The Crossbow War is Finally Over
I recently attended the annual Archery Trade Association (ATA) show in Columbus, Ohio and am pleased to report that the...
I recently attended the annual Archery Trade Association (ATA) show in Columbus, Ohio and am pleased to report that the 20-year (or more) war over whether or not crossbows should be legalized for hunting seems to be over.
Almost all of the major archery equipment manufacturers and industry observers attend ATA, the biggest and most important show of the year and I visited with most of them.
I made it a point to ask about one of my favorite topics: “the crossbow controversy.” Those in the know pretty much had the same response: “What controversy?” More and more states are legalizing crossbow hunting and business couldn’t be better. Music to my ears; another black eye for the hunting fraternity finally put to bed.
A History of Controversy
For certain, it has been a hard fought war. Crossbows have been a center of controversy in the bowhunting community for at least 50 years, maybe more. Opponents of the crossbow have waged a virtual equipment jihad against the crossbow since Ohio and Arkansas legalized them for use in the 1970s.
Opponents claimed they were unsafe, were more like guns than bows and would propagate poaching. They also claimed that crossbow use would lead to shorter bowhunting seasons (due to increased deer harvests) and too many hunters in the field during bow season. Also, they said it would encourage hunters to take unethical shots at long range. These were the more rational objections. I won’t get into the crazy ones (over the past 40 years or so I have heard some real beauties). I’ve also witnessed “crossbow throws” and offensive slurs aimed at crossbow hunters at some bowhunting gatherings. For a while there, things got pretty destructive.
Crossbow opponents gained traction in the 70’s and 80’s as very little data were available to counter their arguments. The physics of the crossbow were relatively easy to document, but for every technical report that found the crossbow performed pretty much like a compound (with light arrows) the anti-crossbow camp would release its own study reporting crossbows performed somewhere between a 1,000-yard sniper rifle and a scud missile. In other words, they behaved just like a bunch of Washington politicians inventing their own facts.
In the anti’s defense, we didn’t know all that much about what impact the crossbow would have on deer herds back then and we weren’t all that sure about how safe they were with bowhunters walking around in camouflage. In other words, the jury was still out on some of the issues surrounding crossbow use.
Facts Come to Light
But now we have plenty of historical data (and facts) to settle the matter once and for all.
For starters, states like Ohio and Arkansas (that have been using crossbows for some 40 years) report that use of the crossbow has not led to shorter bowhunting seasons, nor has it resulted in more accidents, or increased poaching or the end of bowhunting as we know it. In fact, there have been few if any negatives associated with crossbow use in any of the many states where they are widely used today.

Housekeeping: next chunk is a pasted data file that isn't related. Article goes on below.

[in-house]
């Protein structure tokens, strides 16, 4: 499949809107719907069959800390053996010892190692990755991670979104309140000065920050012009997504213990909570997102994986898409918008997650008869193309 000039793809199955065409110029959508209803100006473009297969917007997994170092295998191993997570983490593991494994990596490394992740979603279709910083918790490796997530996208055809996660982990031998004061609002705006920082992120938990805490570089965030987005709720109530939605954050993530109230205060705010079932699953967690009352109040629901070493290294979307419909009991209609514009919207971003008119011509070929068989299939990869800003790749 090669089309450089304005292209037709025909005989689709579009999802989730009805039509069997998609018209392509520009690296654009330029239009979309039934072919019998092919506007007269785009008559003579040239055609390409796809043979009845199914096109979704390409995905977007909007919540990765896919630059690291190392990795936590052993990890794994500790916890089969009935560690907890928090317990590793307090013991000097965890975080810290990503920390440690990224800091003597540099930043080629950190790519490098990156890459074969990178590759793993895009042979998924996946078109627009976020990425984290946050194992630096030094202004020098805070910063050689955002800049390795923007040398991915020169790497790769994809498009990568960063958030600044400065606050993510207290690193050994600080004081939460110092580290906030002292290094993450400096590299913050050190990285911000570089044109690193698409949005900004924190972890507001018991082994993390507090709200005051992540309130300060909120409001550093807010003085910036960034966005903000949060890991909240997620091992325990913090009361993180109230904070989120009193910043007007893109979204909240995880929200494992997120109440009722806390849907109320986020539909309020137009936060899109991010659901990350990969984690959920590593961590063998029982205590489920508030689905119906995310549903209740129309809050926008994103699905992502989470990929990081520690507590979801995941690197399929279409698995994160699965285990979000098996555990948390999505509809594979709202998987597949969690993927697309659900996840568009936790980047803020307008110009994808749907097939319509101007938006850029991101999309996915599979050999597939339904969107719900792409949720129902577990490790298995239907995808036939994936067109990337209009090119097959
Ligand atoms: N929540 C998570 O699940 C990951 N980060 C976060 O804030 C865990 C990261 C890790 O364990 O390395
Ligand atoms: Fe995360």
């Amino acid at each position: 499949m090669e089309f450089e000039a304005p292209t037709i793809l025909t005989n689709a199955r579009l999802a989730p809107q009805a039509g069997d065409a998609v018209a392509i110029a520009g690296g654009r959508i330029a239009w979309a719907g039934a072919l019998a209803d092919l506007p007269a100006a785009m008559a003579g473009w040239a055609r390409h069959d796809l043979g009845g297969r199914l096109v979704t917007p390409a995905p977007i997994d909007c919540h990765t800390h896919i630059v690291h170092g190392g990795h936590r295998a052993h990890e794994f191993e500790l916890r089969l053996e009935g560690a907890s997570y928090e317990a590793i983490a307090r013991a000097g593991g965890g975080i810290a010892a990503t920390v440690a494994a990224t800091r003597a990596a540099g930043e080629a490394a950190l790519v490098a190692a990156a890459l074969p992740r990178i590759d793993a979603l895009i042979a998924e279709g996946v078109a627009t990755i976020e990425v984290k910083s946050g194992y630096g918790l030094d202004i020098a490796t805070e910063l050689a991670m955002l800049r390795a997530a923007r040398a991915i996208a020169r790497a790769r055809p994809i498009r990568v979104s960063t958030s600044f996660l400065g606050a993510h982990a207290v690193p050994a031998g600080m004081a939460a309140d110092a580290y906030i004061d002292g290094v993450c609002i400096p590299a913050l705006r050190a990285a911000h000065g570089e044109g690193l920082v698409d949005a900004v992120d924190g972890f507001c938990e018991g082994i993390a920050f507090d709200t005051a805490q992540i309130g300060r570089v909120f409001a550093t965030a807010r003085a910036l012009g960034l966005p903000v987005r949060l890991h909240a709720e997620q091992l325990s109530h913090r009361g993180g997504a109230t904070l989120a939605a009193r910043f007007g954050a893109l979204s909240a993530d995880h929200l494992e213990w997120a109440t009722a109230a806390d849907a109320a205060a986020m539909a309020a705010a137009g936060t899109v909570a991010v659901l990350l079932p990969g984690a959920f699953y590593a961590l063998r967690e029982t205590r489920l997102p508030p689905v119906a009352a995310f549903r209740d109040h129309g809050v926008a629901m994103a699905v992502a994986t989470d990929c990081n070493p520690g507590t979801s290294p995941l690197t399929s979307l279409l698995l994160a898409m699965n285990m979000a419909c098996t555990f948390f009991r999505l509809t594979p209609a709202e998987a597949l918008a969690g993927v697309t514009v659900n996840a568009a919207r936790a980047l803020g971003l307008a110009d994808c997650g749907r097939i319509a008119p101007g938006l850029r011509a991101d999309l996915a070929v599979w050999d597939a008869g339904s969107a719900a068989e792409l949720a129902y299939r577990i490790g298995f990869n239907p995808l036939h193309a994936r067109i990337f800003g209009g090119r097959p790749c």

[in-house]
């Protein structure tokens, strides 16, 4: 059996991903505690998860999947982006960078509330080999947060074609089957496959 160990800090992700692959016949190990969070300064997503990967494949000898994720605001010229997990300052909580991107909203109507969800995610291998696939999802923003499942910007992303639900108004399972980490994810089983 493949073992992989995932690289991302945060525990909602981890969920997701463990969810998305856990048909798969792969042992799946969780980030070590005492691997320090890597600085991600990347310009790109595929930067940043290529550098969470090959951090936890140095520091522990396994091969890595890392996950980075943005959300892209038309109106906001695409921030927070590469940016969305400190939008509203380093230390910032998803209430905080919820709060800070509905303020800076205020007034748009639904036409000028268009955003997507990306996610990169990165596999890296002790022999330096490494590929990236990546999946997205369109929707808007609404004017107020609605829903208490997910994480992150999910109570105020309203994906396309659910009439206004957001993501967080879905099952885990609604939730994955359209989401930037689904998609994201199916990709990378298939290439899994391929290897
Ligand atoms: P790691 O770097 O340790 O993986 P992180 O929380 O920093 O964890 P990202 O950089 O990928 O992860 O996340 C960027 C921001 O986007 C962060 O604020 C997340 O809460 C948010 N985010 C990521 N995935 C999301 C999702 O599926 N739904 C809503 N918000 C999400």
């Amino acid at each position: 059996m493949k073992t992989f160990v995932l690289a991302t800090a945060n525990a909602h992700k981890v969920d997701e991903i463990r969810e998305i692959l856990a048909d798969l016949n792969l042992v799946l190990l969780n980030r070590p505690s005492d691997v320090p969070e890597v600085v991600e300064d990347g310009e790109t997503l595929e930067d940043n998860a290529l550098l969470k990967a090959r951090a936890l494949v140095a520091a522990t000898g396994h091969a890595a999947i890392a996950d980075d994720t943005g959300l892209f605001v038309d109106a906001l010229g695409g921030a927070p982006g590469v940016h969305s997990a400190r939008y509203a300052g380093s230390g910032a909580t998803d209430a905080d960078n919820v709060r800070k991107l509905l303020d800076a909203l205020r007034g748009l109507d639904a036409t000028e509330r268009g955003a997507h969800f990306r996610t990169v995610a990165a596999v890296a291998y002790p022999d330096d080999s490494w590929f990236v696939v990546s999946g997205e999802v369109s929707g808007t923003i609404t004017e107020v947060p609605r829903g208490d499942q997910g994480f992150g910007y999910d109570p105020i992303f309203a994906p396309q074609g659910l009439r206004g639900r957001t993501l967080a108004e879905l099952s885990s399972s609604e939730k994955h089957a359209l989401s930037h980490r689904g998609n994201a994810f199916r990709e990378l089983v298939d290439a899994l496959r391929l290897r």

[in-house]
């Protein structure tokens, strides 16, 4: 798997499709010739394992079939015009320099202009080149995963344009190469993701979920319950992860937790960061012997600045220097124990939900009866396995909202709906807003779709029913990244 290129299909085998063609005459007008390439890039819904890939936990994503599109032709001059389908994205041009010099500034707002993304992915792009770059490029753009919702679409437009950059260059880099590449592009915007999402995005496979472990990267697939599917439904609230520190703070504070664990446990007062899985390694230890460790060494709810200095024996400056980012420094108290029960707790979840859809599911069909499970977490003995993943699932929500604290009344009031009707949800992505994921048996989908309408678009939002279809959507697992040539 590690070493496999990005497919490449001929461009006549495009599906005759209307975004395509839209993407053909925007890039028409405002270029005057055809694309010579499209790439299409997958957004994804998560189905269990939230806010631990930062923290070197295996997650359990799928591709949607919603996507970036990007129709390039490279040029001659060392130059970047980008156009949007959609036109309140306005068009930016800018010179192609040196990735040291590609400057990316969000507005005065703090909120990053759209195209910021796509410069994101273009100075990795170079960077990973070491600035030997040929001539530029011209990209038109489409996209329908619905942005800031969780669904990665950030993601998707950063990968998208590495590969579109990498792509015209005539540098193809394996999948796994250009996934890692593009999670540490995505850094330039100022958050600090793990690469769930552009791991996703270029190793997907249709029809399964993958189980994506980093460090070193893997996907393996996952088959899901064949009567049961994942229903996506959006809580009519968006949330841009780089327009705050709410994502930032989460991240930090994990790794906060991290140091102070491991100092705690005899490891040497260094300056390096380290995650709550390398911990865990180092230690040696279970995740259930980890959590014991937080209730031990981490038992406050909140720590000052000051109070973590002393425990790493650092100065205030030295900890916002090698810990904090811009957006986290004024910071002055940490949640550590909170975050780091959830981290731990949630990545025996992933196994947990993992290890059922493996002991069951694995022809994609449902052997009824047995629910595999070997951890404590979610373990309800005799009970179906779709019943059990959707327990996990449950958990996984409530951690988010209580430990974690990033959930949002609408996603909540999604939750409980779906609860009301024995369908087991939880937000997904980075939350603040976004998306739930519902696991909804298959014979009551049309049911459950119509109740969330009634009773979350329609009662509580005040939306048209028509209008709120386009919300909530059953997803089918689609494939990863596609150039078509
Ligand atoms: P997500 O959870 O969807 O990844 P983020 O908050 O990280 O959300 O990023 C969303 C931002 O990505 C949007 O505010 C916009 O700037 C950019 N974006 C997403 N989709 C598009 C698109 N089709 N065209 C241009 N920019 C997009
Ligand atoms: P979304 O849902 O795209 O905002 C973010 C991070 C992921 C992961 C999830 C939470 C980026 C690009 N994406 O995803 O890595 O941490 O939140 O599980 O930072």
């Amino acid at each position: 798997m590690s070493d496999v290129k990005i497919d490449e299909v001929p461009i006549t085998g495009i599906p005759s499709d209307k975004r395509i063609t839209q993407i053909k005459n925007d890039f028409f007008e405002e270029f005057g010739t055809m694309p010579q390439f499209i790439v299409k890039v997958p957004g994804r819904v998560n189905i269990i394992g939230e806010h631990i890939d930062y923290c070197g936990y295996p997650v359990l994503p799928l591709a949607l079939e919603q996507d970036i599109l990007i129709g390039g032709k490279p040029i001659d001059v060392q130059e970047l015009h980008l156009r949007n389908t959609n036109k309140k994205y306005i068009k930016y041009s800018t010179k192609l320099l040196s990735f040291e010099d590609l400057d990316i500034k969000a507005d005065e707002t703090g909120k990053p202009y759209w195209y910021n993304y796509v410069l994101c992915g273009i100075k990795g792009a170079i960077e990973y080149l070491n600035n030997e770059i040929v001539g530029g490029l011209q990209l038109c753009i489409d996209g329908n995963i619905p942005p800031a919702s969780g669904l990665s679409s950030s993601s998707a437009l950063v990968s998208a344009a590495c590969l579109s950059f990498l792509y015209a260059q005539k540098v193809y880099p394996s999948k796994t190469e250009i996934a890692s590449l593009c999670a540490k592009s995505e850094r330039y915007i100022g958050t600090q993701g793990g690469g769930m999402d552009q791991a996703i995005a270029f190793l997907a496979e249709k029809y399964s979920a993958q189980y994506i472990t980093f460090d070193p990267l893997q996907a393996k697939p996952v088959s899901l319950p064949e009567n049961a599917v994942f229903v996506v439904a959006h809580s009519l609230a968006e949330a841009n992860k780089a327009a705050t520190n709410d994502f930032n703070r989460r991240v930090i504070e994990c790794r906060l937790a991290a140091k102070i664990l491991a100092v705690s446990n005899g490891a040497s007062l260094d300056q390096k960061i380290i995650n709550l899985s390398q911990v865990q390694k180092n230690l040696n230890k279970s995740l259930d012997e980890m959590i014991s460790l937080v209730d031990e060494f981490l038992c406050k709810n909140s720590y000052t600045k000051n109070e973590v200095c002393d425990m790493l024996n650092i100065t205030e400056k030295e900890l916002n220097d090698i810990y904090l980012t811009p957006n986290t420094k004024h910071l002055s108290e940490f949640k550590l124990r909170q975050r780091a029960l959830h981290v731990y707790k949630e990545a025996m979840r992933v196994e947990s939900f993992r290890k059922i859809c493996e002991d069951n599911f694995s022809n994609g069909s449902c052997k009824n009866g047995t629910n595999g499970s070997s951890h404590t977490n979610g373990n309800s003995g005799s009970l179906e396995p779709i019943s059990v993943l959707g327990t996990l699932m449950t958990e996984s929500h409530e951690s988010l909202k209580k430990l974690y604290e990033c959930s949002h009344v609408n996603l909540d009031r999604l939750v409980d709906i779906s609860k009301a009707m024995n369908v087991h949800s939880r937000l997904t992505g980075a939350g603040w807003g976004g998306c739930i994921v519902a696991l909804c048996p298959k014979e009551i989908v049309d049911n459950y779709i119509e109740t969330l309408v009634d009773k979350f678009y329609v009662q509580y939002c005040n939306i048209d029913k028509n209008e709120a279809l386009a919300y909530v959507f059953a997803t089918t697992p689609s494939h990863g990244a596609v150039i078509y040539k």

The Upside of the XBow
There have actually been some positives. Crossbows are widely reported to be excellent recruitment tools. In other words they get new people (including small-frame shooters like kids and women) into bowhunting. They are a season extender for gun hunters who take up the crossbow. Many convert to vertical bows after a few seasons with the crossbow which is viewed as another positive. Crossbows also keep “mature” bowhunters like myself from being forced to retire from bowhunting as their upper bodies begin to fail. States which have legalized crossbow use for seniors generally see an uptick in bowhunting by seniors. In other words, crossbows reverse the trend among seniors to abandon bowhunting as they get older.
Not to mix business with pleasure but in today’s economy, jobs are pretty important. The folks at 10-Point, Barnett, Horton, Maximus and Excaliber are growing in leaps and bounds and that means jobs and paychecks and groceries on the table. The Sporting Goods Manufacturer’s Association reports about an 80% increase in nationwide crossbow sales since 2006. Last year, crossbows made up 25% of all bow sales. Almost 50 companies were listed under crossbows and crossbow accessories in this year’s show directory. This included almost a dozen manufacturers of crossbows.
Why the sudden growth in popularity? Well, states are finally opening their eyes to the opportunities presented by crossbow hunting. Traditionally states have allowed crossbow use for handicapped hunters but now state after state is expanding crossbow hunting opportunities. Studies show a majority of hunters are in favor of legalizing crossbows for hunting in most states. Crossbows are legal to use in all or part of the bowhunting season in 17 states. They are legal in 13 others during firearms season and 6 states allow seniors to use them. In fact, crossbows are legal to hunt with (in one way or another) in every state except Oregon.
Most observers of the crossbow wars predict a gradual movement toward more liberalized use of crossbows for hunting. As more and more states report positive results, the nay-sayers are gradually backing off their extreme positions.
This is one hunting controversy that has been put to rest, and the hunting community is all the better for it.